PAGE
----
• He was so embarrassed that he ran to hide in the basement.
  • Chapter 11

    • Gay, one of Mack's boys, is an awesome mechanic. He finally gets Lee Chong's Model T working and the gang hits the road.
    • Just outside of town, the car breaks down.
    • Gay goes off to get the part they need to fix the car and ... disappears. He finally ends up in the Salinas jail.
    • Meanwhile, Eddie goes off to find the part they need.
  • Chapter 12

    • We pause in our tale of Mack and the boys to learn about the town of Monterey and its "long and brilliant literary tradition" (12.1).
    • To illustrate this, we get the story of the death of real-life comedy writer Josh Billings.
    • The townsfolk discover that the local doctor (who also embalms people) has been throwing guts into the gulch behind his office.
    • Everyone is shocked that a great literary man's guts were thrown out, so they make the doctor collect them, clean them and put them in a box with the rest of the body.
    • Because literary men deserve respect. And also because throwing human entrails into a ditch is just gross.
  • Chapter 13

    • Back to the story of Mack and the boys' camping trip.
    • The next morning, Eddie comes back with an entire stolen carburetor. They put it in the car and they're on their way.
    • On the way to the Carmel River they hit a rooster, find a bag of carrots, and steal a bag of onions. Dinner!
    • The boys find a nice spot, make a campfire and settle in to rest for a few hours, since you can only catch frogs at night.
    • Over a nice chicken dinner, Mack and the boys talk about how you can't trust a married man.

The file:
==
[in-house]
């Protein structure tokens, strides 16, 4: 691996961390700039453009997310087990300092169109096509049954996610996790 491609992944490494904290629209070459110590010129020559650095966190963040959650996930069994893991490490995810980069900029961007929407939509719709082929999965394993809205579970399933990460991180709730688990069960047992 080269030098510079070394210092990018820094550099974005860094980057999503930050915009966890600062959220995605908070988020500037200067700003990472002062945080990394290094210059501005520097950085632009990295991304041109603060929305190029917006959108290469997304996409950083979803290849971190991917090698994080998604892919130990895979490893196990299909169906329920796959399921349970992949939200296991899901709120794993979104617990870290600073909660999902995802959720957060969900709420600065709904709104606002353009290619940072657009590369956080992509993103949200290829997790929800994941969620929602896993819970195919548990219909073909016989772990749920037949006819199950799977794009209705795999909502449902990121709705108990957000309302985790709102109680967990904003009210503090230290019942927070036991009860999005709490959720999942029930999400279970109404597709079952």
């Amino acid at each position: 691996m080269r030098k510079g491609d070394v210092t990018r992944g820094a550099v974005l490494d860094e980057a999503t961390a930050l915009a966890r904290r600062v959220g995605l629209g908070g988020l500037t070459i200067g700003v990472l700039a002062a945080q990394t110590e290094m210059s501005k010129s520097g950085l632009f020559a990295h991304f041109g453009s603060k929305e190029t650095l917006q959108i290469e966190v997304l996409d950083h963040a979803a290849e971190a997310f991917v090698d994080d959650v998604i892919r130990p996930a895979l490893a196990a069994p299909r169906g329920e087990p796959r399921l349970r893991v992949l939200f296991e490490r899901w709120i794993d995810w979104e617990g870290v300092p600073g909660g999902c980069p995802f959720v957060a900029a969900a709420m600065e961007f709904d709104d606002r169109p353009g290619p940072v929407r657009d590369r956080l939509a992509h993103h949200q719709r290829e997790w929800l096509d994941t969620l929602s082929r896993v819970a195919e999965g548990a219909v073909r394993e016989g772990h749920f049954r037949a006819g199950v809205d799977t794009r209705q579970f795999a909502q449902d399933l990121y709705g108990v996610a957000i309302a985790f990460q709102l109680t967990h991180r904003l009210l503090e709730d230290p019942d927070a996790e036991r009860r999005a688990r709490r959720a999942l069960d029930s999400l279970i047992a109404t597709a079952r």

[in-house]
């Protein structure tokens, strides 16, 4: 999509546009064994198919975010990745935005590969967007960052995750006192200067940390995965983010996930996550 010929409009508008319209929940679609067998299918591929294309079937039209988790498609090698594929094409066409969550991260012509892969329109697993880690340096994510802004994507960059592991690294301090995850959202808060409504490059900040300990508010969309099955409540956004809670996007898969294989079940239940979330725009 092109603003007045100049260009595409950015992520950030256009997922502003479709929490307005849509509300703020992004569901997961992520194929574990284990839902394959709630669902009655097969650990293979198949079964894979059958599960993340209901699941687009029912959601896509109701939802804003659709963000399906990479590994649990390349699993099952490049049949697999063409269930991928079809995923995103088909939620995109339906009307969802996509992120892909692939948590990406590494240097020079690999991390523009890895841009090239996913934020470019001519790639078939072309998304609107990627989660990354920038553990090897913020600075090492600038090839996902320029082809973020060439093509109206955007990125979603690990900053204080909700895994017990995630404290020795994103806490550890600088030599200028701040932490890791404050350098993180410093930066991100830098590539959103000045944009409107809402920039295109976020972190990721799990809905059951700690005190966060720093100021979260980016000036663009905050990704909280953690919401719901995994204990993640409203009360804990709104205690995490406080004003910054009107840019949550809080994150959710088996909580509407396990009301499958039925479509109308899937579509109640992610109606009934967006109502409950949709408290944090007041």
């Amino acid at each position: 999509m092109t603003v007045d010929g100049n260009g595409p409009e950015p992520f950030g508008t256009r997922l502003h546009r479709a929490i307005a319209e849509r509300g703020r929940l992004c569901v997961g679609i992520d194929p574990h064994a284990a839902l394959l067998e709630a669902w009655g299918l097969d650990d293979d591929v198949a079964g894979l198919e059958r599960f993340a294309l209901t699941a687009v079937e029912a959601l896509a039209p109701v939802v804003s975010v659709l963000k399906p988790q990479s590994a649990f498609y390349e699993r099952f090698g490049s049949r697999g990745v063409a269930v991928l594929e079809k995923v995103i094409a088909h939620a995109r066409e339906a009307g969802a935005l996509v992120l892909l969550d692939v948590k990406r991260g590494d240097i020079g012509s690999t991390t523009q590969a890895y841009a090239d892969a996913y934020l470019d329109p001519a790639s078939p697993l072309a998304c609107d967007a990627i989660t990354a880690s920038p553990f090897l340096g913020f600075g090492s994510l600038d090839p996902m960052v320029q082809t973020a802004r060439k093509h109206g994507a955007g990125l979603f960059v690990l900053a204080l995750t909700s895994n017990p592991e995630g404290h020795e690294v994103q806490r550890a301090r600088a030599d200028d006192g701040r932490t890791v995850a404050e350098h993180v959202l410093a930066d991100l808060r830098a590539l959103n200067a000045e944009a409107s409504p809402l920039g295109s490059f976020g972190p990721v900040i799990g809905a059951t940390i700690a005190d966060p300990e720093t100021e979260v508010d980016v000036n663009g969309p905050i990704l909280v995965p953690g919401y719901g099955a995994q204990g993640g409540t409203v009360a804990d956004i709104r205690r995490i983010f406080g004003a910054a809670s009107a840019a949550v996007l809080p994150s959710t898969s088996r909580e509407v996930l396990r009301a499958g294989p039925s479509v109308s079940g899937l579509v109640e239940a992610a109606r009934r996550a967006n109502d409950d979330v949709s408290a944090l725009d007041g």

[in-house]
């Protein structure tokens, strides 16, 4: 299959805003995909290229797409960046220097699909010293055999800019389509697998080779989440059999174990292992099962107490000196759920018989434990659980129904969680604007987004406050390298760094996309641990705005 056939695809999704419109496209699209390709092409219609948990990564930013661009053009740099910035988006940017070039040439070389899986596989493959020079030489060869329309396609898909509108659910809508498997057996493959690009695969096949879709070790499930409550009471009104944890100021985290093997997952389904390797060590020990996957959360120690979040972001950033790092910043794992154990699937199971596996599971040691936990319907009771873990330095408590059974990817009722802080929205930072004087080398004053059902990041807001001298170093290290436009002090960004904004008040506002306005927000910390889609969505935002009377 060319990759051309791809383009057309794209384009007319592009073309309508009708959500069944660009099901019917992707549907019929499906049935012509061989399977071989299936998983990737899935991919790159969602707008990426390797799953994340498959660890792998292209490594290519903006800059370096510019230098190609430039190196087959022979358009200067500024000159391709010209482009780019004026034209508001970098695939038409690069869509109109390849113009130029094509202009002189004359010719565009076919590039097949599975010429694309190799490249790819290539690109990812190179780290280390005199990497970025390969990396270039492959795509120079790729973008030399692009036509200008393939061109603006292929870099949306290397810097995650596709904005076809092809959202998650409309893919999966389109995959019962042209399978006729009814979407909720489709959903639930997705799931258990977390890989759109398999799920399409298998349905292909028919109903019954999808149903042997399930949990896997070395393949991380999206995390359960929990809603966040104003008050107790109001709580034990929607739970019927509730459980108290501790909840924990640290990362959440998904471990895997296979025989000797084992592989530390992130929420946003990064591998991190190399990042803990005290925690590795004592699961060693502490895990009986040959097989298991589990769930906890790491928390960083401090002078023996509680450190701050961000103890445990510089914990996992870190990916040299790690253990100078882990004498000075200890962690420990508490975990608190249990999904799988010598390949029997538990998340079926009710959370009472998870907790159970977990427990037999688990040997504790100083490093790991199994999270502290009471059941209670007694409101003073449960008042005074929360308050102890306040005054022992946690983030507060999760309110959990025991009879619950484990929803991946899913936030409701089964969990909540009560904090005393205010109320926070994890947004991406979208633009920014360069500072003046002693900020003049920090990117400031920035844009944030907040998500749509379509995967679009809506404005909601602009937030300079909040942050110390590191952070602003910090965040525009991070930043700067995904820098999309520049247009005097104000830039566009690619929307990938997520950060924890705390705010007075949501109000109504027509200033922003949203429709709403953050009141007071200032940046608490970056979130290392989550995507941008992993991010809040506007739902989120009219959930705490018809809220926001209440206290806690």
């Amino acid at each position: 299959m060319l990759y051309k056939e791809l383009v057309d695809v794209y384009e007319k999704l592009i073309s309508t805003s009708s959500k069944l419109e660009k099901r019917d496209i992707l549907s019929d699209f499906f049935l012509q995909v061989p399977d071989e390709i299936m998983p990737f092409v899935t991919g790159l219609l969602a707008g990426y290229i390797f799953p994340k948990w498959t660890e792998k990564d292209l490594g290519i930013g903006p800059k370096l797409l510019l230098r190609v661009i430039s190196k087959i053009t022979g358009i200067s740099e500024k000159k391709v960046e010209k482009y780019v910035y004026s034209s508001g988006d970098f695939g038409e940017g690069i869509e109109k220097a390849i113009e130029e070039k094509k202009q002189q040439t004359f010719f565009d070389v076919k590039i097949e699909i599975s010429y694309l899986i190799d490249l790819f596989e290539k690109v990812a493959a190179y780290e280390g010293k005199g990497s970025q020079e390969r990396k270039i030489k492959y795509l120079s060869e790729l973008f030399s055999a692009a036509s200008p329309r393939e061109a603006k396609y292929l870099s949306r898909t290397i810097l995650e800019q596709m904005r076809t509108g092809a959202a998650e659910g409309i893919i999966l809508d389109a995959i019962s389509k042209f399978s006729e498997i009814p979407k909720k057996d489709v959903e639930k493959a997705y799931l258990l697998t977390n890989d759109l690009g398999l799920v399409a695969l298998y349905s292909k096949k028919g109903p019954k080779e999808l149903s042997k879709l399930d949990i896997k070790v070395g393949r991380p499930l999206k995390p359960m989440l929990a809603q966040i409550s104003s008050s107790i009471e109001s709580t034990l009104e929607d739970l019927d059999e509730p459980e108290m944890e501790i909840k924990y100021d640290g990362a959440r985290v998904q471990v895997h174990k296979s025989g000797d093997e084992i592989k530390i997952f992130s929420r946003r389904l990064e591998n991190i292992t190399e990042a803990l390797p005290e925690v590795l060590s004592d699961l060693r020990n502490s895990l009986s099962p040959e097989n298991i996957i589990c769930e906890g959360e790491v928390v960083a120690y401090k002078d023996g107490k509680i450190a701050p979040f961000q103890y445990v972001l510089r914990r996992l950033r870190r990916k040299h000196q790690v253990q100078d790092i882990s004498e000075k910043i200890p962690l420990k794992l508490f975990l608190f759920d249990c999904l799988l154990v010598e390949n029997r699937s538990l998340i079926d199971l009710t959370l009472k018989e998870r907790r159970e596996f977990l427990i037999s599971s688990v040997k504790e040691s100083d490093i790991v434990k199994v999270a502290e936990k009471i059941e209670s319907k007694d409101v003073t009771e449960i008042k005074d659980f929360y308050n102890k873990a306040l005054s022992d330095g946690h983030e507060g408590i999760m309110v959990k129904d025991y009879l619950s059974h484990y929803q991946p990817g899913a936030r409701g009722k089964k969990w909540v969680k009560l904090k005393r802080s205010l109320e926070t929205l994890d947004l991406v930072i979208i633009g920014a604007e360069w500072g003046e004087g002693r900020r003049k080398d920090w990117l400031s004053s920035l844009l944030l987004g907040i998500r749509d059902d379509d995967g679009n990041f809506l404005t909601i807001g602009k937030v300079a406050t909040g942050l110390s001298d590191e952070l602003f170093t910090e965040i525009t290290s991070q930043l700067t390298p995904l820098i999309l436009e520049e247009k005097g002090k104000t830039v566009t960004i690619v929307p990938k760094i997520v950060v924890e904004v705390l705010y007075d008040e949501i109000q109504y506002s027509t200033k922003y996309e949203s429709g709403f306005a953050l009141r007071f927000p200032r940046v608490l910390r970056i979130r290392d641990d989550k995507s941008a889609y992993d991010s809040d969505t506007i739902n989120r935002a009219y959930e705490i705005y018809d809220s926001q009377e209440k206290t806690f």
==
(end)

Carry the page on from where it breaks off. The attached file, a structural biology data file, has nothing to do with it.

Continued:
• Mack starts wondering whether they're really throwing this party for Doc or themselves.
    • Suddenly, an angry man with a dog tells them to get off his property.
    • Mack manages to charm him, though, and everyone ends up going up to the man's house, where he just happens to have a pond full of frogs.
    •  Mack and the boys call the man "the captain."
  • Chapter 14

    • Meanwhile, back at the ranch, er, Cannery Row, it's the break of dawn. Two soldiers and their dates have been up all night.
    • The four cross the town and sit on a little beach by the Hopkins Marine Station.
    • Suddenly a grumpy man with a dog and a flashlight comes out to tell them to beat it (sound familiar?).
    • One of the soldiers knows just what to do. He "kindly" tells him to "'take a flying fuggut the moon'" (14.5).
    • Well, solved that one.
  • Chapter 15

    • Back to our regularly scheduled programming.
    • Mack and the boys learn that the captain's wife is a politician and out of town. Par-tay!
    • The captain brings up a giant barrel of whiskey from the cellar and everyone gets a little toasty before going out to catch frogs.
    • Finally, they go out to the pond and catch frogs beyond their wildest expectations.
    • Back in the house, they have more whiskey and light the curtains on fire.
    • The captain falls asleep on the floor and, before he wakes up, Mack and the boys skedaddle with the jug of whiskey and puppy the captain had offered to them.
  • Chapter 16

    • We step out of the chronology of the story here to hear about a time when Dora and the girls were the busiest they'd ever been. 
    • It just happened to coincide with a time when Cannery Row was in the middle of an influenza epidemic.
    • None of the licensed doctors wanted to treat anyone on Cannery Row because they were "not considered a good financial risk" (16.3).
    • So Doc played doctor and Dora sent her girls around with soup and comfort.
  • Chapter 17

    • Remember how Doc couldn't loan Mack and the boys his car?
    • He needed it to go on the trip we're going to hear about now, down to La Jolla to pick up some baby octopi. All of his friends are busy, so he has to go alone. On the way down, he picks up a hitchhiker who ends up really getting on his nerves.